Radiation exposure during an angiographic procedure may present a significant health risk to patients. The goal of this multicenter case study (CARE) is to compare such exposure in patients treated with the novel Penumbra Coil 400™ System (PC 400) vs. conventional coils. The PC 400 coils are a new generation of platinum embolic coils designed specifically to enhance filling efficiency, which can allow faster procedure times. This could lead to less radiation exposure than with conventional coils in comparable size aneurysms.Methods
CARE will enrol up to 90 patients, including the control group, presenting with intracranial aneurysms at 15 centers in the USA. They will receive coil embolization therapy with the PC 400 or conventional coils (2:1) in accordance with the cleared indications for use. Adjunctive use of stents, balloons or liquid embolics is permitted. The primary endpoints are: 1) Acute radiation exposure at immediate post-procedure [air kerma, kerma-area product (KAP) or dose area product (DAP), and fluoroscopic time]; 2) Procedural serious adverse events up until 3 days or discharge, whichever occurs first.Results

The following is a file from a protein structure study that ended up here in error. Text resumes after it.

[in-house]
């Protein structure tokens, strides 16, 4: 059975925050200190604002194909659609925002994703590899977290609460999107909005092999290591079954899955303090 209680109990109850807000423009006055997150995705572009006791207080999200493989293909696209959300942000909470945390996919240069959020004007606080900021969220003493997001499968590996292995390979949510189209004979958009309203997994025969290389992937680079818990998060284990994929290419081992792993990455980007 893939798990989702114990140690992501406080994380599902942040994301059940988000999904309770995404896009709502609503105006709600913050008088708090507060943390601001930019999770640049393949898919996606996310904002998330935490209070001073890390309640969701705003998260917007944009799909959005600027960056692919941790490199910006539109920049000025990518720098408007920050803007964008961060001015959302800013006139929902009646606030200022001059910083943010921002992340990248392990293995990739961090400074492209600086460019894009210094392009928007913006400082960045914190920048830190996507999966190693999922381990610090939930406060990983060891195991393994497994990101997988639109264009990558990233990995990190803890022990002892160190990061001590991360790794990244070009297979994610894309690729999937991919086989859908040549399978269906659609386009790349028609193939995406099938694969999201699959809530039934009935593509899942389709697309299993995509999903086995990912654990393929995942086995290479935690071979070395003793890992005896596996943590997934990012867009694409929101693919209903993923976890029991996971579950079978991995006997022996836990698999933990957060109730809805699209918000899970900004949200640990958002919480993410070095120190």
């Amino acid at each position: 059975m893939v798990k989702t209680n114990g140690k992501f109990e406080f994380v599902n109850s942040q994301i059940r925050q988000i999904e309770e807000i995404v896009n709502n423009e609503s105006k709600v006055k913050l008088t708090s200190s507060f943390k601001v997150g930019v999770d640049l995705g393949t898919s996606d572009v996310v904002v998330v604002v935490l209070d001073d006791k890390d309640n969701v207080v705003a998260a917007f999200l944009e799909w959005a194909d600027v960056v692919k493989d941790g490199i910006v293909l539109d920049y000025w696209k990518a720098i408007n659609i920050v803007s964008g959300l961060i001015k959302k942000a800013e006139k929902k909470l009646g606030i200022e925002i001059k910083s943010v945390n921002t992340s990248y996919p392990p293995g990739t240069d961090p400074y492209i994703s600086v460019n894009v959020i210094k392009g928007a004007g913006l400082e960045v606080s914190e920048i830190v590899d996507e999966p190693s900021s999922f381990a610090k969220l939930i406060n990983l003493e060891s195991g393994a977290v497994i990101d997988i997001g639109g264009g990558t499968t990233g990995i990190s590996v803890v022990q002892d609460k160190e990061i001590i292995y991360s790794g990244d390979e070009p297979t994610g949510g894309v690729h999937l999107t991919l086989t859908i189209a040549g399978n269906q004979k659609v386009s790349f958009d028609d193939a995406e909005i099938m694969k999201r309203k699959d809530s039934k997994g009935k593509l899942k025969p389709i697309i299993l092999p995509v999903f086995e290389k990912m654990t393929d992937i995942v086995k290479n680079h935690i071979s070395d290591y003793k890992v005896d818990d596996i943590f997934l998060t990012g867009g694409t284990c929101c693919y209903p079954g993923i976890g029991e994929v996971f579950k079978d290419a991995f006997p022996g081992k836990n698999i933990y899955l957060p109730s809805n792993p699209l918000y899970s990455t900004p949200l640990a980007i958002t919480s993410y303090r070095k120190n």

It is predicted that patient enrollment will require 12 months. Patients will be monitored and assessed until 3 days after the coiling procedure or discharge from the hospital (whichever occurs first). IRB approval is pending for this study.Conclusion
Limited literature is available about treatment-related radiation exposure in patients treated by the PC 400. We hypothesise that due to the unique large volume of these coils, procedural time for embolic coiling of intracranial aneurysms may be shortened over conventional coils, leading to significantly lower radiation exposure.Disclosures
A. Chowdhary: None.